Dad Navigates Reduced-Rate Travel Websites Like Mozart Composing Symphony

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Dad Navigates Reduced-Rate Travel Websites Like Mozart Composing Symphony

Like Mozart effortlessly penning the first aria in 'The Magic Flute', Kirrane books an American Airlines flight.
Like Mozart effortlessly penning the first aria in 'The Magic Flute', Kirrane books an American Airlines flight.

ALEXANDRIA, VA—Exhibiting the nimble precision and unrivaled genius of the 18th-century Viennese prodigy, local father Michael Kirrane, 54, navigated several discount travel websites Friday evening in a staggering display of talent reminiscent of Mozart himself, sources reported.

Delicately maneuvering the mouse along his desktop as though striking the first chord of the "Coronation" Concerto on an ornate fortepiano, Kirrane reportedly began by opening an Internet Explorer browser window to serve as the staves upon which he would orchestrate his newest masterpiece.

"I usually go to Expedia first, since they have a lot of good deals," said Kirrane, who deftly moved through various itinerary dates as though effortlessly penning arpeggios with a plumed quill. "Don't forget to check flights to the smaller airports. They're less hassle and also sometimes cheaper."

"Always buy on Tuesdays or Wednesdays so you can get the lowest prices," the virtuoso deal finder continued, accelerating to a molto allegro pace of beautifully accented mouse clicks. "And never buy on Saturdays or Sundays. That's basically throwing money away."

As the great Viennese maestro himself was to a harpsichord, so is Kirrane to a wide variety of discount travel websites.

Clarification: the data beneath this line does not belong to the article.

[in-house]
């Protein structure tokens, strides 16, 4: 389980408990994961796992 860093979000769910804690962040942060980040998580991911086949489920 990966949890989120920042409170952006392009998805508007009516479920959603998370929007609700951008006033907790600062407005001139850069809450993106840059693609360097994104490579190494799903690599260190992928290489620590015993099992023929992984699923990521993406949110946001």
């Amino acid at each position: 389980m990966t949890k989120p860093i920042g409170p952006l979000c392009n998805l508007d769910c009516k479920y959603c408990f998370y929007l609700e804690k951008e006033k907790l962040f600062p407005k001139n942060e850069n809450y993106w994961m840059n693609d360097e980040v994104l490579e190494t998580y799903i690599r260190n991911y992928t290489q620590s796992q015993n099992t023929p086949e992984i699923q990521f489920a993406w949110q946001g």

Just as Mozart once interwove woodwinds, brass, and strings to create his transcendent Symphony No. 25 in G minor, sources confirmed Kirrane negotiated six different tabs of travel websites on his browser to arrange a grand yet elegantly simple trip, creating shimmering crescendos of departure times, whimsical trills of airline preferences, and sweeping glissandos of one-stop flights sorted by price.

At one point, in a demonstration of skill and subtlety that could only be explained as a gift from God Himself, the husband and father of two is said to have simultaneously compared three different flight packages on, achieving a sublime balance akin to that of a lively and masterful piano trio.

"I found a flight to Portland for $190 a few months ago on Kayak," Kirrane said as he seemingly plucked airline deals out of thin air, smoothly transitioning from one to the next in a breathtaking legato that could move even the most stoic bargain hunter to tears. "They have a lot of cheap last-minute flights on there."

The first signs of Kirrane's extraordinary gift were made evident in 2001, when, on a visit to, he breezily crafted a $370 round trip to Denver for his oldest son Jonathan, exhibiting the raw talent of a 5-year-old Mozart playfully yet maturely running his fingers along the ivory keys of a clavier.

Just 10 months later, Kirrane used to compose an immaculate vacation to San Diego, complete with reduced-rate hotel stay and car rental, in what would become the Don Giovanni of his burgeoning canon of awe-inspiring deals.

"Those $90 upgrades for priority check-in and boarding are a rip-off," said Kirrane, whose intuitive understanding of travel sites would reportedly be impossible to attain through practice alone, requiring that uncanny touch of genius known only to true masters. "Gotta watch out for those baggage fees, too."

While narrowing his flight options, Kirrane took a stray piece of paper and, as Mozart once scrawled the notes of an enchanting sonata by candlelight 250 years earlier, wrote down several deals by hand for a final comparison. Then, with his cursor hovering over the "Complete Booking" button like a raised baton about to impart the emphatic cadence of the "Jupiter" Symphony's final movement, Kirrane concluded his latest triumph.

Sources reported that following the culmination of his work in American Airlines flight 841 to Fort Lauderdale, including a two-hour layover in Georgia that saved $120, the maestro went downstairs and poured himself a glass of iced tea.


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